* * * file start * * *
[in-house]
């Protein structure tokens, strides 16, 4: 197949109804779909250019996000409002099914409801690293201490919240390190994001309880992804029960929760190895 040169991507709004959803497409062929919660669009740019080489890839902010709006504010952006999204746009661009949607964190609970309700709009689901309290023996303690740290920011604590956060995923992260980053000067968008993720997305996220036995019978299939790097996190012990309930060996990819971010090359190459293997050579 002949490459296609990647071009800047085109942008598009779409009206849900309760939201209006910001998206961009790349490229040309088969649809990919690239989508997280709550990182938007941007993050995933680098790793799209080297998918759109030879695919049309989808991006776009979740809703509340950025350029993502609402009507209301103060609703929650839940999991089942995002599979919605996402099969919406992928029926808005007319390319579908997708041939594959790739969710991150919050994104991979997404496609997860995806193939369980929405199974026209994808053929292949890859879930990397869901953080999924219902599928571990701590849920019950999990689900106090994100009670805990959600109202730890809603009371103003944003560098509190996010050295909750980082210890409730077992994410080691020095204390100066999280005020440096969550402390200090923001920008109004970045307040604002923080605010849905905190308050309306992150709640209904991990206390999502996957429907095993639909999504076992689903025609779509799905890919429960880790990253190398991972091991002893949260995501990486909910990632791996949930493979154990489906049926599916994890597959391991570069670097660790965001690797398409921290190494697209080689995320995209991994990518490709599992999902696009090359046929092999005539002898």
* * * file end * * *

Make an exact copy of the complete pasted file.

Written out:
[in-house]
């Protein structure tokens, strides 16, 4: 197949109804779909250019996000409002099914409801690293201490919240390190994001309880992804029960929760190895 040169991507709004959803497409062929919660669009740019080489890839902010709006504010952006999204746009661009949607964190609970309700709009689901309290023996303690740290920011604590956060995923992260980053000067968008993720997305996220036995019978299939790097996190012990309930060996990819971010090359190459293997050579 002949490459296609990647071009800047085109942008598009779409009206849900309760939201209006910001998206961009790349490229040309088969649809990919690239989508997280709550990182938007941007993050995933680098790793799209080297998918759109030879695919049309989808991006776009979740809703509340950025350029993502609402009507209301103060609703929650839940999991089942995002599979919605996402099969919406992928029926808005007319390319579908997708041939594959790739969710991150919050994104991979997404496609997860995806193939369980929405199974026209994808053929292949890859879930990397869901953080999924219902599928571990701590849920019950999990689900106090994100009670805990959600109202730890809603009371103003944003560098509190996010050295909750980082210890409730077992994410080691020095204390100066999280005020440096969550402390200090923001920008109004970045307040604002923080605010849905905190308050309306992150709640209904991990206390999502996957429907095993639909999504076992689903025609779509799905890919429960880790990253190398991972091991002893949260995501990486909910990632791996949930493979154990489906049926599916994890597959391991570069670097660790965001690797398409921290190494697209080689995320995209991994990518490709599992999902696009090359046929092999005539002898």